Results tagged ‘ FUN ’
A little over eight years ago, back in June of 2006, I took a trip with my family to the National Baseball Hall of Fame in Cooperstown, New York, as part of a two week journey around the Northeast. I wasn’t extremely into baseball back then, but I enjoyed it just enough that I would’ve gotten a decent experience out of the visit. However, it wasn’t meant to be. Due to major flooding in the surrounding area, the Hall of Fame was closed, and we had to settle for a visit to a nearby baseball wax museum — an interesting place, but one that obviously paled in comparison to the main attraction in town.
In the years since, I’ve become one of the biggest baseball fans you’ll ever meet, constantly following the game and studying up on the stars of today and years past. Therefore, it had slowly become a must for me to make it back to Cooperstown at some point during my life. Although I imagined a return trip would take place a couple of decades or more from the time I last made the long trek up to New York from North Carolina, a plan for my dad, grandpa and I to take another trip to the Hall of Fame was quickly orchestrated over the past few months. And thus, on the Friday after Thanksgiving, the three of us made our way to New York.
On Saturday, November 29th, we got up early and made the drive from our hotel in Binghamton, NY, over to Cooperstown, arriving at a little bit after 9:00 in the morning:
As you may have noticed, there was snow on both of the trees to each side of the doors, as well as icicles hanging at various lengths from the roof. The cause of the snow and ice is one element of the trip that wasn’t present in June of 2006: cold weather. Far from the warm summer temperatures of our last visit, it was fairly cold (as is to be expected in late November), with the day starting off at around 10 degrees. But, thankfully, the Hall of Fame doesn’t close for cold temperatures, and we were actually able to make it past the front door this time around.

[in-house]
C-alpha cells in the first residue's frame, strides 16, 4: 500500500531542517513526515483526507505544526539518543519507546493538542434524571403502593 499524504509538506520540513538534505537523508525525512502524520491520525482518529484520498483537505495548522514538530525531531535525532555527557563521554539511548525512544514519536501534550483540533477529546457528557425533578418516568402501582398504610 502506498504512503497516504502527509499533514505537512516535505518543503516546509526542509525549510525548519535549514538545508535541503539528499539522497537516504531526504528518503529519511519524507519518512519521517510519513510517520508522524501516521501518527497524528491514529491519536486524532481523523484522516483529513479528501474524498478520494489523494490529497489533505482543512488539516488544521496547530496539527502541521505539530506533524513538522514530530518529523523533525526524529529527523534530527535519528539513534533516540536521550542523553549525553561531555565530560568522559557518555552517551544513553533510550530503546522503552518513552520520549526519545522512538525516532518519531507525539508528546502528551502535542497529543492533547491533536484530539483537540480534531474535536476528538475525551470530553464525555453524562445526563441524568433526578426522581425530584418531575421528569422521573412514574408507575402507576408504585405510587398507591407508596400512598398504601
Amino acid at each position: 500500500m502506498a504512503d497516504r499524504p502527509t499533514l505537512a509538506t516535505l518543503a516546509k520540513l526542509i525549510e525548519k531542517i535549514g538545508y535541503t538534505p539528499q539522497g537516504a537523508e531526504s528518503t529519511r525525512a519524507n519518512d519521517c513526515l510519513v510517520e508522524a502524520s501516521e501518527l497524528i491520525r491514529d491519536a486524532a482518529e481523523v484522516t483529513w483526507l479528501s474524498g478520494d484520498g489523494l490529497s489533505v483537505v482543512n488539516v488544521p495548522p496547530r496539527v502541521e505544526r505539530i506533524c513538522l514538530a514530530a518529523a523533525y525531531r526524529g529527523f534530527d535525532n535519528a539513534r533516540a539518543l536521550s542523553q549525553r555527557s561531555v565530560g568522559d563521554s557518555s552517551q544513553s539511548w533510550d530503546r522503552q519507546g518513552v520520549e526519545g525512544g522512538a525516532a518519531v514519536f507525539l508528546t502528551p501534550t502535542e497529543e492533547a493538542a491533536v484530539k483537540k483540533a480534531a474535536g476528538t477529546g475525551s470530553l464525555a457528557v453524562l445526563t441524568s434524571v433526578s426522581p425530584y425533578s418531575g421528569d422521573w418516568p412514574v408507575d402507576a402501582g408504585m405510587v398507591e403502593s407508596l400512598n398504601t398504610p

Upon entering the Hall and purchasing our tickets, we walked up the stairs to the second floor, where we caught a brief introduction movie, before beginning the tour of the museum.
One of the first pieces of memorabilia that we saw, and one of the most interesting of the day, was an old baseball that was used to “prove” that Abner Doubleday was the inventor of baseball, back in 1839:
However, contrary to popular belief, Doubleday didn’t invent baseball. As the display discussed, Doubleday was given credit for the sport’s origin, but a version of baseball had been being played for numerous years prior to 1839. Although the exact inventor of baseball isn’t fully known, credit for the rules of today’s version of the game — 90 feet between bases; 9 innings; 9 players per team — was awarded to Alexander Cartwright, the “Father of Modern Baseball”.
But while the invention of baseball wasn’t Abner Doubleday’s, there was an interesting non-baseball item that was in fact his own:
As a lover of history, including the Civil War era, these shoulder epaulets belonging to Doubleday during the war were very cool to see. Though not directly related to baseball, I came to find that the off the wall items such as these — not just baseballs, bats, jerseys, etc. — were some of the most interesting things to see.
But the baseball memorabilia was amazing as well; especially that of baseball’s well known all-time greats, such as Honus Wagner. Playing from 1897 through 1917, mainly for the Pittsburgh Pirates, there was a locker filled with Wagner stuff, such as one of Wagner’s full uniforms (used while he was a manager):